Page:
Railroad Company v. Rock

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Court Documents

United States Supreme Court

71 U.S. 177

Railroad Company  v.  Rock

THIS was a motion by Mr. Templin to dismiss a writ of error to the Supreme Court of Iowa, issued under the twenty-fifth section of the Judiciary Act, which gives authority to the Supreme Court of the United States to review final judgments in the highest court of a State 'where is drawn in question the validity of a statute of or an authority exercised under any State, on the ground of their being repugnant to the Constitution of the United States, and the decision is in favor of such validity; or where is drawn in question the construction of any clause of the Constitution, &c., of the United States, and the decision is against the title, right, &c., specially set up or claimed under such clause.'

The case was thus:

Rock, on behalf of himself and the other resident taxpayers of Iowa County, filed his bill in the proper State court against the Missouri and Mississippi Railroad Company, plaintiff in error, and Wallace, county judge of the said county. He prayed that certain bonds, purporting to be the bonds of the County of Iowa, which he alleged to be then in the possession of the plaintiff in error, should be declared void, and that plaintiff should be enjoined from negotiating them; and that the county judge should be enjoined from levying or collecting any tax to pay said bonds or the interest on them.

The bill of complainant asked for relief on two grounds:

1. That the county judge disregarded the requirements of a certain statute set forth in the bill, in the submission to the vote of the people of the question of issuing the bonds.

2. That the county judge and the Railroad Company, to whom they were first issued, were guilty of fraud in the issue of the bonds.

The court decreed as prayed by Rock, and the Railroad Company appealed to the Supreme Court of Iowa, which affirmed that decree.

More than two years after this affirmance, the chief justice of that court certified that, upon the hearing in that case, there was drawn in question:

1. The validity of the Constitution of the State of Iowa as being repugnant to the Constitution of the United States.

2. That clause of the Constitution of the United States which provides that no State shall pass any law impairing the obligation of contracts.

3. That clause of the Constitution of the United States which provides that said Constitution shall be the supreme law of the land.

And it was further certified, that the decision was against the right claimed under the Constitution of the United States and the several clauses thereof.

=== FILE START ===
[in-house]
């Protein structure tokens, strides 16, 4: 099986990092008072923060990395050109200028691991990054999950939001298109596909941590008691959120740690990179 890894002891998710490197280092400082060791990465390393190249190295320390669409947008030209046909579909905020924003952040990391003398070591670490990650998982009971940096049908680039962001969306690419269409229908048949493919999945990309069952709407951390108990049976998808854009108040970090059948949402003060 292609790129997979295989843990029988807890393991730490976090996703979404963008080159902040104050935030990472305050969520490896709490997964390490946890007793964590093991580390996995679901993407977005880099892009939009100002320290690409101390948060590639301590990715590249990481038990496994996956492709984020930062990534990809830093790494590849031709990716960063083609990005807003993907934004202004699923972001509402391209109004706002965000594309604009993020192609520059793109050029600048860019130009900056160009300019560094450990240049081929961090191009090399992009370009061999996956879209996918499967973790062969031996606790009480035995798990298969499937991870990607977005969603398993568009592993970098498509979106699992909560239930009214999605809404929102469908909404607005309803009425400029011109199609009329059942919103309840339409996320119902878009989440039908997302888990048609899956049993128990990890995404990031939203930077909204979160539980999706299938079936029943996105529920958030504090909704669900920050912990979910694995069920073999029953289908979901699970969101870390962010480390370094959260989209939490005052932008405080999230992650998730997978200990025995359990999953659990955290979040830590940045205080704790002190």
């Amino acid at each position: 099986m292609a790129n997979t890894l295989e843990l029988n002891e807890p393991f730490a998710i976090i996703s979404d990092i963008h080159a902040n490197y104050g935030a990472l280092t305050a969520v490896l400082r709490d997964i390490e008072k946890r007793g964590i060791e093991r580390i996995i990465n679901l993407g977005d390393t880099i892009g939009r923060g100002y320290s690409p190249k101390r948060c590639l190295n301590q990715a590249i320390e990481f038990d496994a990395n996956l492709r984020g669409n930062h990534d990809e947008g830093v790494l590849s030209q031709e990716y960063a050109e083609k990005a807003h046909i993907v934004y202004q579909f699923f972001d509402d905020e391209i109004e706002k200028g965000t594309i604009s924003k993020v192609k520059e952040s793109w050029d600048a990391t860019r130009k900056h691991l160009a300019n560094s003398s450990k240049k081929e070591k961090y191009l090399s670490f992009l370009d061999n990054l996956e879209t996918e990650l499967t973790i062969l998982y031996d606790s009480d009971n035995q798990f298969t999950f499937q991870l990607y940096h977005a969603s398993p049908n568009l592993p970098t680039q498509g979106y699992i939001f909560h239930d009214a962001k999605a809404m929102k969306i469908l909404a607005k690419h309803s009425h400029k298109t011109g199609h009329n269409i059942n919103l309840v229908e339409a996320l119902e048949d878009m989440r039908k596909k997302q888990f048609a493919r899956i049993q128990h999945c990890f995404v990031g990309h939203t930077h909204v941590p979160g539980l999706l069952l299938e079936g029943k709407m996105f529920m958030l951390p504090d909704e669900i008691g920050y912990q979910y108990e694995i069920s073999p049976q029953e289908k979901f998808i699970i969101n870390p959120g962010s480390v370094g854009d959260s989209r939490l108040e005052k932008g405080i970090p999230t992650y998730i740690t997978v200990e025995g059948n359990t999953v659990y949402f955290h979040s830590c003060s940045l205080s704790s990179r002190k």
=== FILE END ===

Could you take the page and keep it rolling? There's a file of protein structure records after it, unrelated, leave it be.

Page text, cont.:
The ground of the motion made to dismiss was, that it nowhere appeared by the record that the question of the repugnancy of the laws and Constitution of Iowa to the Constitution and laws of the United States was passed upon; and that the certificate of the judge would not of itself conclude the court on that matter.


Messrs. Grant and Cook against the motion:


In Armstrong v. The Treasurer of Athens Co., [1] the chief justice of the State court attached to the record his certificate that the decision drew into question the validity of that clause in the Constitution of the United States, which provides that no State can pass a law impairing the obligation of contracts, and that the decision was against the clause. The certificate in the case at bar is drawn up and signed as was that in the authority cited; and this will be seen by reference to that authority.

In that case the court says:

'We presume the certificate of the presiding judge was made by authority of the court, and as the bill and answer show that such a point might have arisen, and this certificate on the record states that it did arise and was decided, the case comes within the fourth clause, and this court must take jurisdiction.'

But independently of the certificate we have an authoritative report of the case now brought here from the Supreme Court of Iowa, in the printed reports of that court's decisions. Volume 14th of the series gives us the very case now here on error. It removes all difficulty. The court say that the bill was filed to cancel certain bonds for the want of power in the county judge to issue the same, and because of certain alleged irregularities attending their issue, and they add: 'Following Stokes v. Scott Co., [2] and B. & M. R. R. Co. v. Wapello, [3] we affirm the judgment below.'

Now in both the cases cited and followed, the Supreme Court of Iowa held the bonds unconstitutional while yet unissued, and in the present case it applied this principle of unconstitutionality to bonds issued and in the hands of bona fide holders.

The case then fairly presented the constitutional question, and the point which was decided by the Supreme Court of Iowa was, that these bonds (issued and delivered in November, 1858, to bona fide holders, and at a time when, as is well known, the Supreme Court of the State held them to be constitutional and valid), were unconstitutional and invalid, null and void. The Supreme Court of Iowa, then, have made a decision in this case which impairs the obligation of contracts. The judicial interpretation of a law is part of the law as much as if written in it.

Mr. Justice MILLER delivered the opinion of the court.

Notes[edit]

^1  16 Peters, 281.

^2  10 Iowa, 166.

^3  14 Iowa, 593, 594.

This work is in the public domain in the United States because it is a work of the United States federal government (see 17 U.S.C. 105).